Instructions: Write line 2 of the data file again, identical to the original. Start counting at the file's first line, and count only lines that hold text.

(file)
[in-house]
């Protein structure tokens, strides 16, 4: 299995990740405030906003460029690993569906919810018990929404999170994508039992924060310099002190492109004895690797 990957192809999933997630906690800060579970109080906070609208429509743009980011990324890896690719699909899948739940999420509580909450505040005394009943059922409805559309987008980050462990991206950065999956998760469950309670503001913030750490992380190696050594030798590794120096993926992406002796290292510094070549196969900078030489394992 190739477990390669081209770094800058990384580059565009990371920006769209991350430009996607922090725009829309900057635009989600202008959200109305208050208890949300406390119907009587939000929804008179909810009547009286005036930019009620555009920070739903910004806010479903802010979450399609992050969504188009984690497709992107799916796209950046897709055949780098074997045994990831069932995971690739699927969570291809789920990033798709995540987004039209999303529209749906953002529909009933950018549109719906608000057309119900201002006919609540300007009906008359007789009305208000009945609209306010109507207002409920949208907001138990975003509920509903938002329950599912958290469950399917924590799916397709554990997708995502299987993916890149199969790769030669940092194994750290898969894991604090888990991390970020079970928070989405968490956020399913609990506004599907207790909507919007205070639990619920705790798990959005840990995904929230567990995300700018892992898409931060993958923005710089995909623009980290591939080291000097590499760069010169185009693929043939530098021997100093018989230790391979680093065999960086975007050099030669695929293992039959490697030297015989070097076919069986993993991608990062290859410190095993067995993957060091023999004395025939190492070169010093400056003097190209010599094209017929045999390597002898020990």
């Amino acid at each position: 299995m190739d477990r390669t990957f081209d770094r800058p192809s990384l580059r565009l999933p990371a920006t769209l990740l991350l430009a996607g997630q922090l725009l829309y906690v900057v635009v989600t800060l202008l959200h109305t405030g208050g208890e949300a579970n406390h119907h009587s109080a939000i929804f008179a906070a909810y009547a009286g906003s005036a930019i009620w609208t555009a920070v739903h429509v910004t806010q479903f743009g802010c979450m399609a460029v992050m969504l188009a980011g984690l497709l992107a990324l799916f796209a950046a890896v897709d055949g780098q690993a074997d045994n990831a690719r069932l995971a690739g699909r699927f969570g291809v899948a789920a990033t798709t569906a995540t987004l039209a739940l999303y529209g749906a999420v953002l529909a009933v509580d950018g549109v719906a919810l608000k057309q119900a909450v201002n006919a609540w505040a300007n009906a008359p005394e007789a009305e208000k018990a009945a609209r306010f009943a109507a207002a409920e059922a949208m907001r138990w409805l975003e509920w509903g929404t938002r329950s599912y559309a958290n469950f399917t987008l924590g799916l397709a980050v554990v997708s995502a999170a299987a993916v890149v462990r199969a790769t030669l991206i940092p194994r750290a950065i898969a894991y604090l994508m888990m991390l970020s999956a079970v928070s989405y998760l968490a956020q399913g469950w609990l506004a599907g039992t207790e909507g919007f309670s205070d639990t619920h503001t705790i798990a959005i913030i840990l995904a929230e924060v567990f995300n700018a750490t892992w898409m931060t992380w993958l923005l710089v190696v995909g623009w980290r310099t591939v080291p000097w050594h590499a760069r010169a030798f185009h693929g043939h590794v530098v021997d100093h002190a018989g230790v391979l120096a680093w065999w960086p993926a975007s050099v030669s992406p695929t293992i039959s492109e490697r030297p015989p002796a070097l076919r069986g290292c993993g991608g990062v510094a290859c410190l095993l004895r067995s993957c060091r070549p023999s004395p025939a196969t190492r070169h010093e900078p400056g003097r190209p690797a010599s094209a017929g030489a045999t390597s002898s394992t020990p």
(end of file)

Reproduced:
């Protein structure tokens, strides 16, 4: 299995990740405030906003460029690993569906919810018990929404999170994508039992924060310099002190492109004895690797 990957192809999933997630906690800060579970109080906070609208429509743009980011990324890896690719699909899948739940999420509580909450505040005394009943059922409805559309987008980050462990991206950065999956998760469950309670503001913030750490992380190696050594030798590794120096993926992406002796290292510094070549196969900078030489394992 190739477990390669081209770094800058990384580059565009990371920006769209991350430009996607922090725009829309900057635009989600202008959200109305208050208890949300406390119907009587939000929804008179909810009547009286005036930019009620555009920070739903910004806010479903802010979450399609992050969504188009984690497709992107799916796209950046897709055949780098074997045994990831069932995971690739699927969570291809789920990033798709995540987004039209999303529209749906953002529909009933950018549109719906608000057309119900201002006919609540300007009906008359007789009305208000009945609209306010109507207002409920949208907001138990975003509920509903938002329950599912958290469950399917924590799916397709554990997708995502299987993916890149199969790769030669940092194994750290898969894991604090888990991390970020079970928070989405968490956020399913609990506004599907207790909507919007205070639990619920705790798990959005840990995904929230567990995300700018892992898409931060993958923005710089995909623009980290591939080291000097590499760069010169185009693929043939530098021997100093018989230790391979680093065999960086975007050099030669695929293992039959490697030297015989070097076919069986993993991608990062290859410190095993067995993957060091023999004395025939190492070169010093400056003097190209010599094209017929045999390597002898020990």